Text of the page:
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Stinging Doctors: Recording Your Own Surgery

by Craig Klugman, Ph.D.

Ethel Easter expressed outraged this week at what her health care team said about her during her surgery in Texas last year. She claims that before her operation she was flagged as a difficult patient and instead of talking to her doctors at that time, she hid a recording device in her hair. Listening to the recording after her operation, she heard the medical staff discussing her as a “handful” and making other disparaging comments.

This case comes after “D.B.” in 2013 accidentally left his cell phone in record mode during a procedure. The insulting comments made while he was sedated led to a $500,000 payment for medical malpractice and defamation.

While pundits and social media expressed outrage at what the medical staff said during these patients’ surgeries, where is the outrage over a patient running a sting operation on her health care providers? DB’s recording was an oversight: He forgot to turn off the machine while recording his post-operative instructions. But Easter purposely hid a device for recording. This is a form of lying by omission because she did not inform anyone, and a violation of the sanctity of the patient-provider relationship. Trust is the cornerstone of this relationship, which was violated by her clandestine activity. What trust is possible if patients are going to be secretly recording? Besides the ethical issues this raises, there are legal ones as well: In eleven states it is illegal to record a conversation unless both parties are aware and have given consent.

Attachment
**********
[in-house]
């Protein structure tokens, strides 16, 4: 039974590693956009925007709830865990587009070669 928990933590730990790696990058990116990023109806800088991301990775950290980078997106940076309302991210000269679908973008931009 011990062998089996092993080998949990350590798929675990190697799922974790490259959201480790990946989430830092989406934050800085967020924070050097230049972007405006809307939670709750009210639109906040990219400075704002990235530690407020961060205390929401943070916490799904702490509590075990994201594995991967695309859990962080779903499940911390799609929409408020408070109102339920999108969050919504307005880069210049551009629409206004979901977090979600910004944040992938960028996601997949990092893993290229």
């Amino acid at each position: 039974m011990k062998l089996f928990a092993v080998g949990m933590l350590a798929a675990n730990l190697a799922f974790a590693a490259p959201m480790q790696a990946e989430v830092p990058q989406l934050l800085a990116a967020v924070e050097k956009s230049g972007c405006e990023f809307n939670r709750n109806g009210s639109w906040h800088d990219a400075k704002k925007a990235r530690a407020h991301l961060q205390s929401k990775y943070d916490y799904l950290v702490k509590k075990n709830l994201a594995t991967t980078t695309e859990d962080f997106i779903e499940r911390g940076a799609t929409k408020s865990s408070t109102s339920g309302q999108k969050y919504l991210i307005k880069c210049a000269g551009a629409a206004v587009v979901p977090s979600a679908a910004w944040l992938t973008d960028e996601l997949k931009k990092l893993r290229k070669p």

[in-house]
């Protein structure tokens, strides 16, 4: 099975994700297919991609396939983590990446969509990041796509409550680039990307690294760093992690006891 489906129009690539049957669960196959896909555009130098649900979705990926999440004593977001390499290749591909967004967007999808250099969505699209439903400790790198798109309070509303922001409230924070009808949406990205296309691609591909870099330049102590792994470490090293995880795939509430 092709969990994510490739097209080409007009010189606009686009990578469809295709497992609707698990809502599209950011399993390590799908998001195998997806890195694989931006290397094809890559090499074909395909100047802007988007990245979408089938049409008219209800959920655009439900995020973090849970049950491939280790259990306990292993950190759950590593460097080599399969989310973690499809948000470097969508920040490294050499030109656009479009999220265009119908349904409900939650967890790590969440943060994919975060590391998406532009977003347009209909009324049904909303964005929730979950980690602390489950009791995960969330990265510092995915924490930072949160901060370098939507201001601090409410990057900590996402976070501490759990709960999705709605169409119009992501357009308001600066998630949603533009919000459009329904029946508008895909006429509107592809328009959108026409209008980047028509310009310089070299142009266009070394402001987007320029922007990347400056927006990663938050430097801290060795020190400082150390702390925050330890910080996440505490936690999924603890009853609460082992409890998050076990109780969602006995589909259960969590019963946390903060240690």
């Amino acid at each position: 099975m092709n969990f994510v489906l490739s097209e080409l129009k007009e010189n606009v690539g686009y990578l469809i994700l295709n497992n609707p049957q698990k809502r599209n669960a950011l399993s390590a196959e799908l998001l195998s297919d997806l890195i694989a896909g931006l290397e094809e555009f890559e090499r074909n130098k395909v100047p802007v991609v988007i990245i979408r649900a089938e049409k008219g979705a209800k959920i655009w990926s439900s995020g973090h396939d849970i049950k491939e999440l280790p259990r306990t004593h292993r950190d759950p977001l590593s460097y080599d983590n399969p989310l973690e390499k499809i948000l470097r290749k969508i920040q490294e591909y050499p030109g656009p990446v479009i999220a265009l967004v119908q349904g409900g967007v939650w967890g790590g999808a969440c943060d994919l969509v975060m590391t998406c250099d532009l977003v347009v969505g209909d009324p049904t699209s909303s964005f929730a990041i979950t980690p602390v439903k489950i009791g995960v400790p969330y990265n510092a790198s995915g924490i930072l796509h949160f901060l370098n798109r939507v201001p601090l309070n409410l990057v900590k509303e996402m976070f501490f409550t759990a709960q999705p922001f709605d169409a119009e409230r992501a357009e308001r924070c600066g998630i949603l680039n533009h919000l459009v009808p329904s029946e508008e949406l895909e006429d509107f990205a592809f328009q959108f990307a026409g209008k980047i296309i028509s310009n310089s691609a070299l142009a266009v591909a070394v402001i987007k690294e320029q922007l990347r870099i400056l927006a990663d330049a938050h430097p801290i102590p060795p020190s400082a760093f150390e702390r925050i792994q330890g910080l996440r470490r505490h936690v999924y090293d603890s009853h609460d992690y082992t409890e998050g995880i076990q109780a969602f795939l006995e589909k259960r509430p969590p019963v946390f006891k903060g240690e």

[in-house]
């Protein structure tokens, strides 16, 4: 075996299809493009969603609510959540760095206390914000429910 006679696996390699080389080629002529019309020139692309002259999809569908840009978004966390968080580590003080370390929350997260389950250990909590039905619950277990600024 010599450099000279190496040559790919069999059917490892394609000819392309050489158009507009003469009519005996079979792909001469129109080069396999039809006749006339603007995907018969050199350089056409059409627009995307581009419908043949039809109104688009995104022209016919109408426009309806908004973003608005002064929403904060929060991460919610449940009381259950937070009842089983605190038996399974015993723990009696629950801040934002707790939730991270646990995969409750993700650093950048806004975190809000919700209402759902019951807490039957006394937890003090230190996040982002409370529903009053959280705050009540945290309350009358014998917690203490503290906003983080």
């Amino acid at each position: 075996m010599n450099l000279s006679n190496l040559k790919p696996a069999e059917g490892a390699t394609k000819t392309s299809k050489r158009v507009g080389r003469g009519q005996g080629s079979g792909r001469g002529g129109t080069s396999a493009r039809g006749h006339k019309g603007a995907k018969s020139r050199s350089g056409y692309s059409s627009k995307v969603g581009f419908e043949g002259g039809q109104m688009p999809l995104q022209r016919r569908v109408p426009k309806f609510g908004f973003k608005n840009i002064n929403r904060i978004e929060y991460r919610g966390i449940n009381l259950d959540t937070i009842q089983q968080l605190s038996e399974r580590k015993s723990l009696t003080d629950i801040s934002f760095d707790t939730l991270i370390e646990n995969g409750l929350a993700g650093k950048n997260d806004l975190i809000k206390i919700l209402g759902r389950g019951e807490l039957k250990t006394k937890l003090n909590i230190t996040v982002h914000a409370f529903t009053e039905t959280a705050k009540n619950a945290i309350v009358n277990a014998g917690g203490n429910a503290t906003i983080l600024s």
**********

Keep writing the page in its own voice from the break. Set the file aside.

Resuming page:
As a bioethicist and clinical ethicist for 15 years, I have heard my share of “gallows humor” about patients. Such joking may be shocking to those outside of medicine, but to insiders it is part of stress management. Prof. Katie Watson in a 2011 article in The Hastings Center report stated that such jokes may not be tasteful but they are directed at dealing with the horror of the situation—cutting into a living human body in this case—rather than disparaging the person him or herself. Watson suggests an ethics of such humor: Were the jokes told in a location where it was presumed only other health care personnel could hear? Who or what was the target of the joke? Could the joke effect the delivery of health care? What was the intent of the joke? Is joke-telling part of the health care provider’s character?

Certainly such comments made in a public place or to the patient directly would be unacceptable. In that context the statement would be about an authority figure—the physician—wielding power to diminish a vulnerable person—the patient. That would be an abuse of power. Dr. Delese Wear and colleagues in a 2006 Academic Medicine article found that health care providers are more likely to joke about a patient viewed as “difficult” or whose affliction is perceived to be preventable. Wear suggests that perhaps better than making jokes, we should teach health care students to address their fears and worries head on and to help them build coping skills

Still, such fears do not forgive a patient from making a secret recording and then claiming shock and outrage. If Easter felt threatened enough by her surgeon that she felt a need to deceive and record him, then she should have brought up her concerns or gone to another surgeon. She not only did the physician a disservice, but herself as well. Unless in an emergency, do not let a physician you do not trust treat you.

As the person with power in a fiduciary relationship, health care providers have an obligation to avoid comments that could hurt or diminish the patient. Doctors and nurses should also not have to practice in a situation where a patient is trying to play “gotcha.” There was some fault in both sides in this case, but the greater offense was that of the patient.

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